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Matteo Ricci’s Tomb Visit

Some Ricci scholar students and a theology-religions class at TBC visited Matteo Ricci’s tomb in Zhalan Cemetery. The cemetery is located in the heart of Beijing on the Haidan district side, in the “backyard” of a Communist Party school. It was a bit strange in the beginning to think about why and how did Matteo Ricci and a few others ended up in a cemetery on a school’s campus, but the history that lies within the tombs are unique and interesting to why it is where it is. The students had an amazing tour guide that gave us the background and history of why Matteo Ricci is so important to China.

 

The campus of the school has dark grey brick buildings with the vines all over the buildings. It’s gated and has security like any other place in Beijing. The Zhalan Cemetery has 88 Jesuits’ graves that had scientific or cultural value with China in the 1600s. It was attacked here and there during the different political and or cultural movements happening in China, but still remained safe and protected to this day. A little random fact, but the building that is shaped like an E or the character 山 on campus used to be a winery!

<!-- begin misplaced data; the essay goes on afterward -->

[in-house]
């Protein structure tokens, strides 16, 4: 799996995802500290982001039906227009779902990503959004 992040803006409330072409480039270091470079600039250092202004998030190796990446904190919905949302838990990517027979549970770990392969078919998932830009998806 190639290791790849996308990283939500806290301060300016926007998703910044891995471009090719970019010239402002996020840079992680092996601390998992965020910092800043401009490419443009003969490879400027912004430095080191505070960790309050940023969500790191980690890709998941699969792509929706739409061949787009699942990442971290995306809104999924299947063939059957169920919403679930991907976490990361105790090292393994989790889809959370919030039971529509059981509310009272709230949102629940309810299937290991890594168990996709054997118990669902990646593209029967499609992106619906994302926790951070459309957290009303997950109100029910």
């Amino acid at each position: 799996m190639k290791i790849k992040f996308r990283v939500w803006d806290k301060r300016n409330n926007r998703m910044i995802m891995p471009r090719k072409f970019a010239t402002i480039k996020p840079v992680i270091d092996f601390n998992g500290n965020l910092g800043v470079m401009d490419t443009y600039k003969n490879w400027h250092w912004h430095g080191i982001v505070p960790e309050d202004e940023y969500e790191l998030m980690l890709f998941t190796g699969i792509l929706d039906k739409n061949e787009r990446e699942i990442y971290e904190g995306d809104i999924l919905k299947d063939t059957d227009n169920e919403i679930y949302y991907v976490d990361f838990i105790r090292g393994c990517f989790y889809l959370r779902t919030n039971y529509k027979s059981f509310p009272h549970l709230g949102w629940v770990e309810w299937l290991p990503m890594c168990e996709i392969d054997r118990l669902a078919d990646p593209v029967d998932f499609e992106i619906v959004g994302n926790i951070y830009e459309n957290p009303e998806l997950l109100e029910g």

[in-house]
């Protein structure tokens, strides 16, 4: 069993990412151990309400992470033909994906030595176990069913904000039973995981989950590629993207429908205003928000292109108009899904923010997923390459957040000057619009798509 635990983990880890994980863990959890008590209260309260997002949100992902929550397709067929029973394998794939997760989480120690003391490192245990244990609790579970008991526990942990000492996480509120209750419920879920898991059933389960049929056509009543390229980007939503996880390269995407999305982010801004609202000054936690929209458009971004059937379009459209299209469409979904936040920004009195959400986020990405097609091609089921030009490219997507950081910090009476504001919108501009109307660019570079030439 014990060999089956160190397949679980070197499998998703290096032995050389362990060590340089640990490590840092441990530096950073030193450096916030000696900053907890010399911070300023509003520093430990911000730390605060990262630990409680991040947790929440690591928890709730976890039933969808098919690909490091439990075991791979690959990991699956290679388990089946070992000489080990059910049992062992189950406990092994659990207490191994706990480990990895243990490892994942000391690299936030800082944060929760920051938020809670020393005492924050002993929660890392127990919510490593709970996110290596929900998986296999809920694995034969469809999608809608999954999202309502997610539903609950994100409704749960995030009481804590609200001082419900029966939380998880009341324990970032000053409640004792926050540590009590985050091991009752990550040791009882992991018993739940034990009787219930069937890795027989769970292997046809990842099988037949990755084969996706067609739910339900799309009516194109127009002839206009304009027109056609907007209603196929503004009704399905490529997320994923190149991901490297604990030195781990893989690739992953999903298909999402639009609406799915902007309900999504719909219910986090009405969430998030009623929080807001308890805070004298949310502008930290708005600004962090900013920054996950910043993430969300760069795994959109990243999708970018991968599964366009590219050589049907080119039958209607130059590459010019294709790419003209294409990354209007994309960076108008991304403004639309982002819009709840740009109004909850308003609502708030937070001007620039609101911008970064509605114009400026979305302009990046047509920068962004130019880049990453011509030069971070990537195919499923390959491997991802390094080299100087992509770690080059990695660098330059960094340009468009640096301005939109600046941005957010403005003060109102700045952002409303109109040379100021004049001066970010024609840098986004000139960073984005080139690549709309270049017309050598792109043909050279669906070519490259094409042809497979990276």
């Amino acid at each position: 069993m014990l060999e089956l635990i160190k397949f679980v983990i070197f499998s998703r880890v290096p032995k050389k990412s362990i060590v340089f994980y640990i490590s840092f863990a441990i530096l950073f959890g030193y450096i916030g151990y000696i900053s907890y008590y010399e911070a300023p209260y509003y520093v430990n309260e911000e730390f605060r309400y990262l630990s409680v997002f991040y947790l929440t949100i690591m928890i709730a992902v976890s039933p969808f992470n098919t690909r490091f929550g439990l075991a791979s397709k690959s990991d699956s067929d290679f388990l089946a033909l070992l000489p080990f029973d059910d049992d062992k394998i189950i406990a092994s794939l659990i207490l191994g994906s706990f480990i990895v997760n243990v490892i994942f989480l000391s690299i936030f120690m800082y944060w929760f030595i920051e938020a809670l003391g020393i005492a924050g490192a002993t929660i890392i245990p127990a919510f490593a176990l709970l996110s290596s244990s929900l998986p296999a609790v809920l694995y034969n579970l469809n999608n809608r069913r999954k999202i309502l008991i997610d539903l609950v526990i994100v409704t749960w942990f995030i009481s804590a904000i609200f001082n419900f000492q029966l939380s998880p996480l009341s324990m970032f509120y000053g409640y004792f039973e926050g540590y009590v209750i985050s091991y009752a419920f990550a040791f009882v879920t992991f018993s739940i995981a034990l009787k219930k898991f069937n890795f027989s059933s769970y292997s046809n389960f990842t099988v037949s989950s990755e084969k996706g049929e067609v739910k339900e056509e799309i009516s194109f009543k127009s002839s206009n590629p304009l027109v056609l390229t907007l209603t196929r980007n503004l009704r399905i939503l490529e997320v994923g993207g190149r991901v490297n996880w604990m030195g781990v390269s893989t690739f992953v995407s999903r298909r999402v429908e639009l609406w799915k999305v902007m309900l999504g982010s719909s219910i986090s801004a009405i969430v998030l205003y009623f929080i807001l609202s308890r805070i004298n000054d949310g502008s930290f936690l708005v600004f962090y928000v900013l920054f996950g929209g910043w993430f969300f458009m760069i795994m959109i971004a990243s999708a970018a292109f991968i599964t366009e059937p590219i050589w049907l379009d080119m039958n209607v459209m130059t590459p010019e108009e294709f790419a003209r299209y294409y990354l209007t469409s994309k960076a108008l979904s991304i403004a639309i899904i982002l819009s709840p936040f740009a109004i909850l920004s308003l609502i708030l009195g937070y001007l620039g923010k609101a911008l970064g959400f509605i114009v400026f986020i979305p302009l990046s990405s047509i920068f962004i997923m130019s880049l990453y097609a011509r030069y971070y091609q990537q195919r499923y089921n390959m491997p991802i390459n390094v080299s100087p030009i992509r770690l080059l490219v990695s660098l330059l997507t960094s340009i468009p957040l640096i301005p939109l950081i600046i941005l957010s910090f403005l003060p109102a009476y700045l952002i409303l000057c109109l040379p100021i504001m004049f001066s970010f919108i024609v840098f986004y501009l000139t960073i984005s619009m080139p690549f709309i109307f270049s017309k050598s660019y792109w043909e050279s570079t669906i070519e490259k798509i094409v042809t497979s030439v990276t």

Matteo Ricci was an Italian Jesuit missionary born on October 6, 1552 in Macerata. When he was 16 in 1568, his father sent him to Rome to study law in order for Ricci to follow his father’s footsteps. When he was the age of 19 in 1571 he secretly joined the Jesuits society (Society of Jesus). From there on, Ricci picked up philosophy and theology. He was enrolled at the Collegio Romano until 1577. The tour guide mentioned that from theology, it contained mathematics and astronomy. When Ricci was 25 he went abroad and never went back home. India asked for missionaries from Rome, so they chose 4 people to go and he became a formally priest in India. In 1582, Ricci moved onto Macao, a Portuguese colony at the time, after he sailed from Lisbon for Goa. In 1583 he entered the Chinese empire and lived in China for 28 years while introducing Christian teachings. The first 8 years in China Ricci lived in the southern parts. He learned the characters in order to learn and understand the Chinese culture, while he began the modern Catholic missions in China. After 18 years, Ricci had to go to Beijing (Peking at the time) and go to the imperial court to meet the emperor. He arrived and settled in Beijing on January 24, 1601 under the protection of Emperor Wan-li. He was the first foreigner to be able to live in the capital. On May 11, 1610 at 7pm Matteo Ricci died.